Posted by Curt on 16 August, 2010 at 8:01 am. 9 comments already!


Anyone who wants to see the end result of ObamaCare need look no further than the Massasschussets version of it, nearly identical in every aspect to ObamaCare.

When the Bay State passed its health-reform law in 2006, 9 percent of non-elderly adults lacked insurance; that’s now down to 5 percent. The law didn’t reduce expensive emergency-room use as predicted. Instead, emergency-room visits have climbed by 9 percent, or about 3 million visits, from 2004 to 2008. But it’s bankrupting the state, while the pressures on small businesses and on health-care insurers and providers continue to build toward the breaking point.

Health care now consumes 35 percent of the state budget, up from 22 percent in 2000. Patrick recently asked Washington for $473 million to help make the Massachusetts reform work — on top of the $1.2 billion in support the feds have already kicked in over three years, more than $3,000 per person in the state.

Whenever the federal help stops coming, the Bay State will have to either hike taxes further to fund its program, or start cutting benefits. Reimbursements are already so low under the state-subsidized plans (most of whose 152,000 enrollees pay nothing) that doctors are already refusing to accept new patients with that “coverage.”

Yet small businesses are clearly finding it necessary to dump their employees on the public health plans. The Boston Globe recently reported on a broker who helps firms do just that; his practice is booming. He’s seen about 90 business owners terminate their plans since April.

Increase use of emergency room visits – Check
Increase costs of medical care – Check
Force you into plans you don’t want – Check
Increase taxes and/or cut benefits – Check


The Socialized medicine scheme has forced private companies out and those plans that you wanted to keep, and Obama promised you could keep, are slowly disappearing as one health plan CEO admitted.

…If the state keeps insisting on making health insurance a money-losing business, it “will ultimately force insurers to go out of business or leave the market.”

That’s been their plan. And it’s working.

AND….Mitt Romney voted for this.

“I’m the only one that got the job done. I got health insurance for all our citizens. We had 460,000 people without insurance. We got 300 of them — 300,000 of them — signed up for insurance now. I’m proud of what we accomplished,” he said at the time.

Obama see’s it:

“When you actually look at the [federal] bill itself, it incorporates all sorts of Republican ideas,” said Obama on the “Today Show” Tuesday. “I mean, a lot of commentators have said, ‘You know, this is sort of similar to the bill that Mitt Romney passed in Massachusetts.’ ”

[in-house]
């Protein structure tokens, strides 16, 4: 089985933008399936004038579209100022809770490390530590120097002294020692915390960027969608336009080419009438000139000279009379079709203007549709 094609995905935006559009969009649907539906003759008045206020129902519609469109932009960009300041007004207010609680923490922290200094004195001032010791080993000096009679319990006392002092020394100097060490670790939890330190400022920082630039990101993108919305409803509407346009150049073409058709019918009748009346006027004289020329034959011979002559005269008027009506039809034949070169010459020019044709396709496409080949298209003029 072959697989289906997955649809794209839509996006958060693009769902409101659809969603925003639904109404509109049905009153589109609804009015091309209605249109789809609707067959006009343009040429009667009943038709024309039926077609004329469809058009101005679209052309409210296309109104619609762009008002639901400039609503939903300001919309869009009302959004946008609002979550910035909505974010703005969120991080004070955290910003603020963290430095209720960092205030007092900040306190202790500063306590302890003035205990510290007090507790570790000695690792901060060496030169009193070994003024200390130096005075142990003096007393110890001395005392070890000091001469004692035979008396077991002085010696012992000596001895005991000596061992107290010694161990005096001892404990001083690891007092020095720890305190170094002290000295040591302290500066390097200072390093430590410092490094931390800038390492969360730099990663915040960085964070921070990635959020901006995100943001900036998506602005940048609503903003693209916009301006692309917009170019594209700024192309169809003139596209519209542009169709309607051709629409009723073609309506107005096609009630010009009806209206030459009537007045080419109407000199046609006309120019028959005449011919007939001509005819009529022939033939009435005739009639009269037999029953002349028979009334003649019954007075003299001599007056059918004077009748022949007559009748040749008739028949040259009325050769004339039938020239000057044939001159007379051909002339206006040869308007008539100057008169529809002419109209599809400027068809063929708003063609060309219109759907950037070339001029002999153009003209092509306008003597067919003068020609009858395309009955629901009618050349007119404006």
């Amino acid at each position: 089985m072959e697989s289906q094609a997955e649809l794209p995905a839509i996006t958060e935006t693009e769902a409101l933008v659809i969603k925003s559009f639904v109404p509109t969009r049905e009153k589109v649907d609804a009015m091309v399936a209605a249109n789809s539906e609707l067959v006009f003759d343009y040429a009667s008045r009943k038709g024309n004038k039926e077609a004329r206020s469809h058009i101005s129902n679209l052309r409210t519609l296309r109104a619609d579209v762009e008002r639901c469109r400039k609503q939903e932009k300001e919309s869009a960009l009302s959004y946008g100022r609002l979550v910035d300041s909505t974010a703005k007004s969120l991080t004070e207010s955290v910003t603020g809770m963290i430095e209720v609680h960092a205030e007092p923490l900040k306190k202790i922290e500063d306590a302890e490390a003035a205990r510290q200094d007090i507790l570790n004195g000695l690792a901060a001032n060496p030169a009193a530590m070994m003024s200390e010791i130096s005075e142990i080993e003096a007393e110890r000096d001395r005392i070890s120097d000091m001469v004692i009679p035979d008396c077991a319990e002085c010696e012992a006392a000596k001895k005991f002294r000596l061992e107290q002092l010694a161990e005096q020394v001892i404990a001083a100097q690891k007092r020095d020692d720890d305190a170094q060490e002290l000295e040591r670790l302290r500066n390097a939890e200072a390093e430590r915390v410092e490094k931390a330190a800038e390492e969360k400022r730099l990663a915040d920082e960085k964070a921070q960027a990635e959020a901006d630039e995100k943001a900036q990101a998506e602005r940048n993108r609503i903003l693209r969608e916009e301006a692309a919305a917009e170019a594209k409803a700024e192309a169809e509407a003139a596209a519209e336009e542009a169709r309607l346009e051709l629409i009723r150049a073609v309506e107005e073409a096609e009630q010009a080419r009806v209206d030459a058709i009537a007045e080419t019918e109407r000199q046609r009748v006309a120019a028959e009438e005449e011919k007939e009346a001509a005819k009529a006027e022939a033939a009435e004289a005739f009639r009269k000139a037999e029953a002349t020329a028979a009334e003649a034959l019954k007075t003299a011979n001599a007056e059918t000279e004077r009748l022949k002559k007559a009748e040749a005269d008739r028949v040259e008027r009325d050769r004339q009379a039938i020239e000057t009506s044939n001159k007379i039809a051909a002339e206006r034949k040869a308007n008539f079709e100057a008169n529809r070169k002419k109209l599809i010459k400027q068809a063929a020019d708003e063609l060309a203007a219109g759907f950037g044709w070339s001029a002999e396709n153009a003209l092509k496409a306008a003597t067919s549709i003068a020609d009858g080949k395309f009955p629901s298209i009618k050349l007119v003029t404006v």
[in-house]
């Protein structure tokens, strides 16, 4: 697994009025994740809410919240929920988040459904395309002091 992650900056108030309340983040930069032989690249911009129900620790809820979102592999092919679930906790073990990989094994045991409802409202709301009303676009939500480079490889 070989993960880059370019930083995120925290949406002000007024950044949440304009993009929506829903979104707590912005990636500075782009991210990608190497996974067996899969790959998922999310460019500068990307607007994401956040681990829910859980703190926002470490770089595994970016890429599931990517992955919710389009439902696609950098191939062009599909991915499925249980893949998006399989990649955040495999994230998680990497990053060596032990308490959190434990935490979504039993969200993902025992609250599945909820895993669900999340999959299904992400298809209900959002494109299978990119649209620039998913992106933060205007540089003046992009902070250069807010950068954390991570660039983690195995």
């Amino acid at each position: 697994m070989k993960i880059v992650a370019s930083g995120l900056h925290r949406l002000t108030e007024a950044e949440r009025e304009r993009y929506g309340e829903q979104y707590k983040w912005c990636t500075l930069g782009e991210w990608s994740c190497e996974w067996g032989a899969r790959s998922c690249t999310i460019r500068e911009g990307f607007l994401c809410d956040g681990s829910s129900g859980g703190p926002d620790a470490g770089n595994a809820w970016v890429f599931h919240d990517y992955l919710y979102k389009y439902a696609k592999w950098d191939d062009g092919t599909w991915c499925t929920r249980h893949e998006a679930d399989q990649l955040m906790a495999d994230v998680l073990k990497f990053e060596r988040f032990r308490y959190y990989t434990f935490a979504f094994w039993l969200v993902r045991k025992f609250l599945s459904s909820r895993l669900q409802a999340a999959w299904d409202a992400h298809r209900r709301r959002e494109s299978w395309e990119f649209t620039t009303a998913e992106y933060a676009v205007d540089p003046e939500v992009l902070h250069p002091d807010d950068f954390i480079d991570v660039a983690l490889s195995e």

We see it:

But Jonathan Gruber, an MIT economist who advised both Obama and Romney on health-insurance programs, told the Boston Globe that Romney’s healthcare reform effort as governor paved the way for national reform. “[Romney] is in many ways the intellectual father of national health reform,” he said.

I didn’t start this post out as a anti-Romney post but its hard to get around that fact when looking at his State and the Socialism he pushed on the citizens there.

Either way, our country is facing a disastrous road if ObamaCare ever gets fully implemented. But rest assured…it has begun:

Just days after the recess appointment of Donald Berwick, the controversial new head of Medicare and Medicaid, the Ovarian Cancer National Alliance posted the following grim news: for the first time in history, an FDA-approved anti-cancer therapy may not be covered by Medicare.

The CMS statute states that Medicare must cover therapies that are reasonable and necessary, while the FDA is instructed to approve drugs that are safe and effective. Because of the conflicting Federal coverage and approval requirements, there are some non-FDA approved drugs (called off-label drugs) that are paid for by CMS. However, with respect to Provenge, it appears that CMS is arguing that while the treatment is safe and effective, it may not be reasonable and necessary. For the first time, an FDA approved anti-cancer therapy may not be covered by Medicare.

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